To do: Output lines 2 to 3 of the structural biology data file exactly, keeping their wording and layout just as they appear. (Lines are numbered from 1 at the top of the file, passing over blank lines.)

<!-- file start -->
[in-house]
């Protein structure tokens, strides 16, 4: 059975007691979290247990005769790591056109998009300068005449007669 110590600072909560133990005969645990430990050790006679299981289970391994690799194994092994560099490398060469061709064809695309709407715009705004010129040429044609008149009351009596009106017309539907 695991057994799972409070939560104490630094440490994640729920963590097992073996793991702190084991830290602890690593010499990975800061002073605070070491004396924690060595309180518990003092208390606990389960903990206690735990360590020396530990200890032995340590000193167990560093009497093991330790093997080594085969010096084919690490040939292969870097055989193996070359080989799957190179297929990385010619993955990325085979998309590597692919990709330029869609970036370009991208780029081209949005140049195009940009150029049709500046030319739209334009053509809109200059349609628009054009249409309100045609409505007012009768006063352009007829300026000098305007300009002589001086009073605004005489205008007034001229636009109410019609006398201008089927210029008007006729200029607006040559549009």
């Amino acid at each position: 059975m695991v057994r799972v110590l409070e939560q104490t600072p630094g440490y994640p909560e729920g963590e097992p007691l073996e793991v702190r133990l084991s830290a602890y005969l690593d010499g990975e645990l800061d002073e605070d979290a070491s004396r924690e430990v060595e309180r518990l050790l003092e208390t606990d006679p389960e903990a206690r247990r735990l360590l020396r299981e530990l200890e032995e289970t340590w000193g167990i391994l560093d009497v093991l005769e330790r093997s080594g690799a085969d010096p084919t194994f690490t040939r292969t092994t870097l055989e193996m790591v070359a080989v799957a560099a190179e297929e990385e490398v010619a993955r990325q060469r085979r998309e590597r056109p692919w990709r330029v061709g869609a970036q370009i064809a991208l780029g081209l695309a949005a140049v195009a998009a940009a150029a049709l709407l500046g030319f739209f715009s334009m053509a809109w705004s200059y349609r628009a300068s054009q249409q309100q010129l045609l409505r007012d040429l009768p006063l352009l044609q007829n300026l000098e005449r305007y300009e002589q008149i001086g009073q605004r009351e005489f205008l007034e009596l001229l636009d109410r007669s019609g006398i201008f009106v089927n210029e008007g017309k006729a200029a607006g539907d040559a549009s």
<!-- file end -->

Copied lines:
């Protein structure tokens, strides 16, 4: 059975007691979290247990005769790591056109998009300068005449007669 110590600072909560133990005969645990430990050790006679299981289970391994690799194994092994560099490398060469061709064809695309709407715009705004010129040429044609008149009351009596009106017309539907 695991057994799972409070939560104490630094440490994640729920963590097992073996793991702190084991830290602890690593010499990975800061002073605070070491004396924690060595309180518990003092208390606990389960903990206690735990360590020396530990200890032995340590000193167990560093009497093991330790093997080594085969010096084919690490040939292969870097055989193996070359080989799957190179297929990385010619993955990325085979998309590597692919990709330029869609970036370009991208780029081209949005140049195009940009150029049709500046030319739209334009053509809109200059349609628009054009249409309100045609409505007012009768006063352009007829300026000098305007300009002589001086009073605004005489205008007034001229636009109410019609006398201008089927210029008007006729200029607006040559549009």
């Amino acid at each position: 059975m695991v057994r799972v110590l409070e939560q104490t600072p630094g440490y994640p909560e729920g963590e097992p007691l073996e793991v702190r133990l084991s830290a602890y005969l690593d010499g990975e645990l800061d002073e605070d979290a070491s004396r924690e430990v060595e309180r518990l050790l003092e208390t606990d006679p389960e903990a206690r247990r735990l360590l020396r299981e530990l200890e032995e289970t340590w000193g167990i391994l560093d009497v093991l005769e330790r093997s080594g690799a085969d010096p084919t194994f690490t040939r292969t092994t870097l055989e193996m790591v070359a080989v799957a560099a190179e297929e990385e490398v010619a993955r990325q060469r085979r998309e590597r056109p692919w990709r330029v061709g869609a970036q370009i064809a991208l780029g081209l695309a949005a140049v195009a998009a940009a150029a049709l709407l500046g030319f739209f715009s334009m053509a809109w705004s200059y349609r628009a300068s054009q249409q309100q010129l045609l409505r007012d040429l009768p006063l352009l044609q007829n300026l000098e005449r305007y300009e002589q008149i001086g009073q605004r009351e005489f205008l007034e009596l001229l636009d109410r007669s019609g006398i201008f009106v089927n210029e008007g017309k006729a200029a607006g539907d040559a549009s």